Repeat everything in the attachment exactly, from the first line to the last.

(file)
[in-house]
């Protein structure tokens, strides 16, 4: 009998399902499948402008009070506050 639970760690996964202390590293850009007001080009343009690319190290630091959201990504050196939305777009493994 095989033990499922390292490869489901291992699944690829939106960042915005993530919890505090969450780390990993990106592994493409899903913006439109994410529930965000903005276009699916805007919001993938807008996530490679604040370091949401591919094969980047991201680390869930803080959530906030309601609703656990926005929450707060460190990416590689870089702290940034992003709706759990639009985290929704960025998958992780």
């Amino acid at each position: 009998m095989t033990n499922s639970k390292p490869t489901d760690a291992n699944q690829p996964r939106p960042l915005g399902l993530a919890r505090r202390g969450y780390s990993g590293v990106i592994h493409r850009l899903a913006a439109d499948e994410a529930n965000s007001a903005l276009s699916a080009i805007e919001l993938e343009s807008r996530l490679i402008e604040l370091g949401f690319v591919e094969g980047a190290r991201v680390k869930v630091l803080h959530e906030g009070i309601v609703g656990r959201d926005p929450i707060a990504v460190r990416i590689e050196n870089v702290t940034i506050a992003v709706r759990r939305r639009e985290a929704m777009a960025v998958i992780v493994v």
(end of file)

[in-house]
């Protein structure tokens, strides 16, 4: 009998399902499948402008009070506050 639970760690996964202390590293850009007001080009343009690319190290630091959201990504050196939305777009493994 095989033990499922390292490869489901291992699944690829939106960042915005993530919890505090969450780390990993990106592994493409899903913006439109994410529930965000903005276009699916805007919001993938807008996530490679604040370091949401591919094969980047991201680390869930803080959530906030309601609703656990926005929450707060460190990416590689870089702290940034992003709706759990639009985290929704960025998958992780």
């Amino acid at each position: 009998m095989t033990n499922s639970k390292p490869t489901d760690a291992n699944q690829p996964r939106p960042l915005g399902l993530a919890r505090r202390g969450y780390s990993g590293v990106i592994h493409r850009l899903a913006a439109d499948e994410a529930n965000s007001a903005l276009s699916a080009i805007e919001l993938e343009s807008r996530l490679i402008e604040l370091g949401f690319v591919e094969g980047a190290r991201v680390k869930v630091l803080h959530e906030g009070i309601v609703g656990r959201d926005p929450i707060a990504v460190r990416i590689e050196n870089v702290t940034i506050a992003v709706r759990r939305r639009e985290a929704m777009a960025v998958i992780v493994v």